Sunday, 02 October 2016 20:02

Government reviews business rates

Written by  Ruralcity Media
Government reviews business rates

THE government has announced a revaluation of business rates – a review it says will ensure fairer bills.

The review is significant because by 2020 councils will be able to keep 100% of all locally-raised taxes to help fund local services.

The government said the latest measures are on top of the 2020 reform to business rates.

A consultation on business rates revaluation was announced by local government minister Marcus Jones on Tuesday (27 September).

The government said it would ensure bills reflected changes in the property market.

New figures published by the government as part of the consultation show that most businesses will be unaffected or better off by the changes, with many looking forward to their bills falling.

    See also: Councils to keep £26bn in business rates

This is on top of measures which mean that from next April, businesses will benefit from the biggest ever cut in business rates in England – worth £6.7 billion over the next 5 years.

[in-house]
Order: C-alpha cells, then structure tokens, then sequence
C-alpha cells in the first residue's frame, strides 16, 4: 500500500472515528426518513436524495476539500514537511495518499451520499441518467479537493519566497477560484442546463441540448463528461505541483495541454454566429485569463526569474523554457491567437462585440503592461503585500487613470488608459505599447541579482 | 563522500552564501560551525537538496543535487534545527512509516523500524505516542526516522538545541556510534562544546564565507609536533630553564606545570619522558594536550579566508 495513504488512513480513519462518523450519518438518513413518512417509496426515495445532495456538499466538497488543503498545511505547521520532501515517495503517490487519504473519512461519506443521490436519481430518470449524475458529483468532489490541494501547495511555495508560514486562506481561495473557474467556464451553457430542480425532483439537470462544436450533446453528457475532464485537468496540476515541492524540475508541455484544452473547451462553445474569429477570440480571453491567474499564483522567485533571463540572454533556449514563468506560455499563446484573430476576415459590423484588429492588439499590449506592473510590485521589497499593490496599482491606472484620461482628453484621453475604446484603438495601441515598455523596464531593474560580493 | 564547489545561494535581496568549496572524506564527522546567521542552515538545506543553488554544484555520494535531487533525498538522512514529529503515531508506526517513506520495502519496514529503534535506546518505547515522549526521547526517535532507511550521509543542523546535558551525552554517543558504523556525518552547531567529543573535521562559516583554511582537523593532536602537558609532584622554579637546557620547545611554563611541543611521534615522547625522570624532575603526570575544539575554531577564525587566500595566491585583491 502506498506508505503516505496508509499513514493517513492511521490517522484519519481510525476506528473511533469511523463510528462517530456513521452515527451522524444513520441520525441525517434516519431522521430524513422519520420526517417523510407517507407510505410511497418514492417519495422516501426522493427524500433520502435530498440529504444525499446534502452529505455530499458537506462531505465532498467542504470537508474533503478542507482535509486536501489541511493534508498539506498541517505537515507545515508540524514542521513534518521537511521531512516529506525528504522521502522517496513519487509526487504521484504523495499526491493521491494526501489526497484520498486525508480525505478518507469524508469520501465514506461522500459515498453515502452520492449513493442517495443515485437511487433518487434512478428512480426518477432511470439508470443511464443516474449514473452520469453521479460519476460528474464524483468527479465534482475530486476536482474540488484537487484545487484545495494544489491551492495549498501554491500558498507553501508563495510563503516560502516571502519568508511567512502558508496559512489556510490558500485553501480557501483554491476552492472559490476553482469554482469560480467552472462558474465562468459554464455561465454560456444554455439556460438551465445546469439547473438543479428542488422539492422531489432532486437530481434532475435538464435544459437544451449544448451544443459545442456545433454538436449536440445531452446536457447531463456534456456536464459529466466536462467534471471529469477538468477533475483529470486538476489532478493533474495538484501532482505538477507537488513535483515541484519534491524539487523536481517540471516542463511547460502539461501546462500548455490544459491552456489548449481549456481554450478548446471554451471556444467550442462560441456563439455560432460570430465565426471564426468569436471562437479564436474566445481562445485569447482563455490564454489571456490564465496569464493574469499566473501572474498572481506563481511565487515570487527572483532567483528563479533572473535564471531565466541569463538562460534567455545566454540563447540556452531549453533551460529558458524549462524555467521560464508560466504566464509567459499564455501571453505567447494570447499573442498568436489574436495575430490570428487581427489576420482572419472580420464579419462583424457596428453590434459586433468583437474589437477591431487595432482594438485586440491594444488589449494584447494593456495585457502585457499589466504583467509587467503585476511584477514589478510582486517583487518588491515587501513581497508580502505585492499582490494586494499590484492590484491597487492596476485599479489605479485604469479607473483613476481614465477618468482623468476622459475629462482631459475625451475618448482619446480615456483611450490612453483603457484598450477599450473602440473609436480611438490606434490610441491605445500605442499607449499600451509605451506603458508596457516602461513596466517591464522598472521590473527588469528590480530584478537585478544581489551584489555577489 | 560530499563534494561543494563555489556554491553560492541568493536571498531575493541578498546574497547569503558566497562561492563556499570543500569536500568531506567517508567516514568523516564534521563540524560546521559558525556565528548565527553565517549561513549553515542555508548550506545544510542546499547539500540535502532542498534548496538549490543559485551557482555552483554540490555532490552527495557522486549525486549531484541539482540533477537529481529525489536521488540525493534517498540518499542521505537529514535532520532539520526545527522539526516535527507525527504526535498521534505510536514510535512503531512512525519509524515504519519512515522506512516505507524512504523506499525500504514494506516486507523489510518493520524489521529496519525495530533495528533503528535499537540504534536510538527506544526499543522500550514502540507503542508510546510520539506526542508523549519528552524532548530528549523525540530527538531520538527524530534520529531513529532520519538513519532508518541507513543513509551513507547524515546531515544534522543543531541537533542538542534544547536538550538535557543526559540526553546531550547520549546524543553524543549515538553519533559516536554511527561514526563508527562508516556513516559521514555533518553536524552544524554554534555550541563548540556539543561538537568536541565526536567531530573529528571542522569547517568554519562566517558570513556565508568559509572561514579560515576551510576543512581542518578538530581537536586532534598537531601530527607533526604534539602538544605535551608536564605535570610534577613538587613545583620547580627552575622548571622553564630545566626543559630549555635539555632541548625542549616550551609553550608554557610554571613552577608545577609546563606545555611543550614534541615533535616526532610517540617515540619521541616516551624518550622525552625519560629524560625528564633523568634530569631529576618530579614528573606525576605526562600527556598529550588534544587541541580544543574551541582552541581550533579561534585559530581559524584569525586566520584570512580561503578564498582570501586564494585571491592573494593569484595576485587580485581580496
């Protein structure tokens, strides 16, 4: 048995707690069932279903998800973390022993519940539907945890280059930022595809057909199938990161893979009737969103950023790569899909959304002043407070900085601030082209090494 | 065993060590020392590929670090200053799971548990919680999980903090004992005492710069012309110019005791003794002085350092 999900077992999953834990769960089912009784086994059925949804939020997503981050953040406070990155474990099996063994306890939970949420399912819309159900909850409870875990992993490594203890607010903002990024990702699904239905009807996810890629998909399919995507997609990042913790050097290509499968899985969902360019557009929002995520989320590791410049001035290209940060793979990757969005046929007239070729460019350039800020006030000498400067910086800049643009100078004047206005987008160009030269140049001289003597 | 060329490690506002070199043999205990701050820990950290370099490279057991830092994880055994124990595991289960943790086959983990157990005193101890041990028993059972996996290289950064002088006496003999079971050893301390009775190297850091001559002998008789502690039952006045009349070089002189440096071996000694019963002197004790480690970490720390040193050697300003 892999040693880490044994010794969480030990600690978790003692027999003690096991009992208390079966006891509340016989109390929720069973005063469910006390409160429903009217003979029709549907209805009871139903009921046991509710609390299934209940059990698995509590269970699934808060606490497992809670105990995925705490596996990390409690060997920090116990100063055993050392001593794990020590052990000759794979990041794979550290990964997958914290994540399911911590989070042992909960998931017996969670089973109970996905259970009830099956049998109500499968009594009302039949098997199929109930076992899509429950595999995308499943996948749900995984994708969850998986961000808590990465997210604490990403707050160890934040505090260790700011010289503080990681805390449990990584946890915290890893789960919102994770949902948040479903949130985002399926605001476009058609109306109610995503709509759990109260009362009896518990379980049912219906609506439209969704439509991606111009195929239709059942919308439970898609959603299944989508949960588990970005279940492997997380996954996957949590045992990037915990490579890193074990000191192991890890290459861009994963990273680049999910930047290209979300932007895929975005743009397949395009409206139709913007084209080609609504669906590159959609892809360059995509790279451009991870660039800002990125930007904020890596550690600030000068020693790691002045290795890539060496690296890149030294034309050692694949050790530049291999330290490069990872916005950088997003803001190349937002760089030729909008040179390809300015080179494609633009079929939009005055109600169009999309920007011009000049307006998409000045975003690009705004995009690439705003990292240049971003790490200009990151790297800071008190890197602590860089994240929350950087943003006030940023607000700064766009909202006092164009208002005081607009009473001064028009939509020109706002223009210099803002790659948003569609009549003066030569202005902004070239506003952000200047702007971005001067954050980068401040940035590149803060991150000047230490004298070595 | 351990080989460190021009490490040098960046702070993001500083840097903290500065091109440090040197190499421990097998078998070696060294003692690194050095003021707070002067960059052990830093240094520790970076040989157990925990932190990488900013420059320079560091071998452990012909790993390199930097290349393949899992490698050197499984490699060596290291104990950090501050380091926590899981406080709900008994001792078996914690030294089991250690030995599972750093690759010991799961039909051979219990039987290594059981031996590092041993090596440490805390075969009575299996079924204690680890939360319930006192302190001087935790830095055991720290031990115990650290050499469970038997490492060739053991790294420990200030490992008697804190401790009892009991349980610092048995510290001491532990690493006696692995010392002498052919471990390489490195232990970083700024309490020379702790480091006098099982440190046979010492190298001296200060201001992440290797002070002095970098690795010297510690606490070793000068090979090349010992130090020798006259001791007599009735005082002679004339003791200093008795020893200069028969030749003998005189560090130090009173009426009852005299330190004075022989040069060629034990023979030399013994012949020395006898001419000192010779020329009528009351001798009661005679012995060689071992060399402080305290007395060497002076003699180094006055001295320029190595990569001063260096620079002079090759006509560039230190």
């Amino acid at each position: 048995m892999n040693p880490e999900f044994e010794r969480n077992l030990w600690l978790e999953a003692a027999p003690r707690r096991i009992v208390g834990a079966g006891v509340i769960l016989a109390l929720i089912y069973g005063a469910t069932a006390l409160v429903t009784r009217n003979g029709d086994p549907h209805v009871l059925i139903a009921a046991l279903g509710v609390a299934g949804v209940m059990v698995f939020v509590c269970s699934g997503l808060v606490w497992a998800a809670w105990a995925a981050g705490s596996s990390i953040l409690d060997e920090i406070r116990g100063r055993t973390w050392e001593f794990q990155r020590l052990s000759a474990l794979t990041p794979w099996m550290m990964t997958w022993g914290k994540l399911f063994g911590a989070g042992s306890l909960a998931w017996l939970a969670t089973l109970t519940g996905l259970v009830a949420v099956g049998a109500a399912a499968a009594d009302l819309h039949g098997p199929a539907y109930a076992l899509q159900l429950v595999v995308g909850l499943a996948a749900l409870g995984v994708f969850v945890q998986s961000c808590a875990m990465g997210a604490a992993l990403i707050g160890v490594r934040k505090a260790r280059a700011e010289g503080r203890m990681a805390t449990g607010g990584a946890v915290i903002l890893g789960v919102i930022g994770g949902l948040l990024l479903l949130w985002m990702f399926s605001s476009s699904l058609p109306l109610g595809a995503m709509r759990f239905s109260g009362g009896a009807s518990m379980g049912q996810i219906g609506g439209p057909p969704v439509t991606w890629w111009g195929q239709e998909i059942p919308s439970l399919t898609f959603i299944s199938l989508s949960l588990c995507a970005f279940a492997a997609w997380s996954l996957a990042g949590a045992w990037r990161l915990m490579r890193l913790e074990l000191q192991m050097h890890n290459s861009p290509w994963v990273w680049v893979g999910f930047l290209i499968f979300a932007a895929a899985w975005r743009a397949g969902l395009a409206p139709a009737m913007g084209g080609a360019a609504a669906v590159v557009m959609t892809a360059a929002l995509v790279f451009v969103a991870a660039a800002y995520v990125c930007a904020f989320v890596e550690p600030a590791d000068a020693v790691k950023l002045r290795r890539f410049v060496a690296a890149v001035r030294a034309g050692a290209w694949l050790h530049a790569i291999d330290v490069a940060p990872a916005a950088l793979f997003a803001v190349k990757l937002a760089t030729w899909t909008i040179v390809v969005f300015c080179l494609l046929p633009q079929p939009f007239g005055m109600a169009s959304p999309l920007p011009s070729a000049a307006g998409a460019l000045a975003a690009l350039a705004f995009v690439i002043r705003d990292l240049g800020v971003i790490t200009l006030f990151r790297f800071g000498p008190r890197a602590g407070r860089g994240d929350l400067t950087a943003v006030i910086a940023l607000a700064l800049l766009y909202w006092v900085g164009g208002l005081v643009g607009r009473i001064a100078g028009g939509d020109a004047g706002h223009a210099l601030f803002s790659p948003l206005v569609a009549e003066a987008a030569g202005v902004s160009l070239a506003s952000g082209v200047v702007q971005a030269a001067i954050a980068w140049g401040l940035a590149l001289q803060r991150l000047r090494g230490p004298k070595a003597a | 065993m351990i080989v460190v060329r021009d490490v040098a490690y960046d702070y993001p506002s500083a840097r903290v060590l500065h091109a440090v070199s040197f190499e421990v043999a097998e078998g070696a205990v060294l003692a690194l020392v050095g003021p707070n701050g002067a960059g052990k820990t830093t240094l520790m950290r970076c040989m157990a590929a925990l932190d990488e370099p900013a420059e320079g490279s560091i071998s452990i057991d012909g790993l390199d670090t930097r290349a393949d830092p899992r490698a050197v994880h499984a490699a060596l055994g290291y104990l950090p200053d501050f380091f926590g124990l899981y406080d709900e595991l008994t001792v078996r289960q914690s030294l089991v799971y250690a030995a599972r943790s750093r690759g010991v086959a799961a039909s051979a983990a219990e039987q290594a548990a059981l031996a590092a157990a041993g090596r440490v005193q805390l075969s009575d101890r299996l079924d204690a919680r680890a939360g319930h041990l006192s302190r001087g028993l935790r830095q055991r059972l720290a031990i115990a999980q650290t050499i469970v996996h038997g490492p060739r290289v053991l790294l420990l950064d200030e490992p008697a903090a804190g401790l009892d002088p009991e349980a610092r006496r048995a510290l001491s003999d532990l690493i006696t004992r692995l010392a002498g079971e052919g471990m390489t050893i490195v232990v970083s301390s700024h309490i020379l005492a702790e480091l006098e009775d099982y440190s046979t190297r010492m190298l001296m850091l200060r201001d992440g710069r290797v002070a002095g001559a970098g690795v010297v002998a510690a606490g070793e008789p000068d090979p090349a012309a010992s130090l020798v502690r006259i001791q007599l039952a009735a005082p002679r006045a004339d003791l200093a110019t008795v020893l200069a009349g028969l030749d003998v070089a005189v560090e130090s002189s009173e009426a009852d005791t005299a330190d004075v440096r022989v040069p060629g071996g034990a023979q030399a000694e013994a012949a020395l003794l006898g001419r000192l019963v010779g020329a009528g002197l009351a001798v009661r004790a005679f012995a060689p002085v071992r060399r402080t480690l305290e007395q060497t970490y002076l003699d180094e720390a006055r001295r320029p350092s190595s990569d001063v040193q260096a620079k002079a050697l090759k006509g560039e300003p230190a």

As a result, the government says 600,000 businesses will pay no business rates at all.

For the small minority of businesses who face an increase in the bills, any rise will be capped at 5% in the first year for small properties.

Transitional relief worth £3.4bn will help business owners adjust to the new bills.

Adjustments to the business rate multiplier will mean that overall, receipts from business rates will remain constant in real terms following the revaluation, said the government.

Mr Jones said: "This government is cutting business rates.

"Yet local firms also need to be confident that the rates they pay are accurate and fair, no matter where they are in country, and these updates will give them that reassurance."

Mr Jones said the government was committed to helping all businesses flourish.

"As we make the system fairer up and down the country, nearly three quarters of companies will see no change, or even a fall, in their bills," he said.

For businesses that faced an increase, the government was putting in place £3.4bn of transitional relief to provide vital support as they adjusted to the changes, said Mr Jones.

This meant increases in business rates bills would be phased in over the five-year period – a relief that Mr Jones said was on top of the increases in small business rate relief.

The deadline for the consultation is 26 October 2016 – details can be found here.

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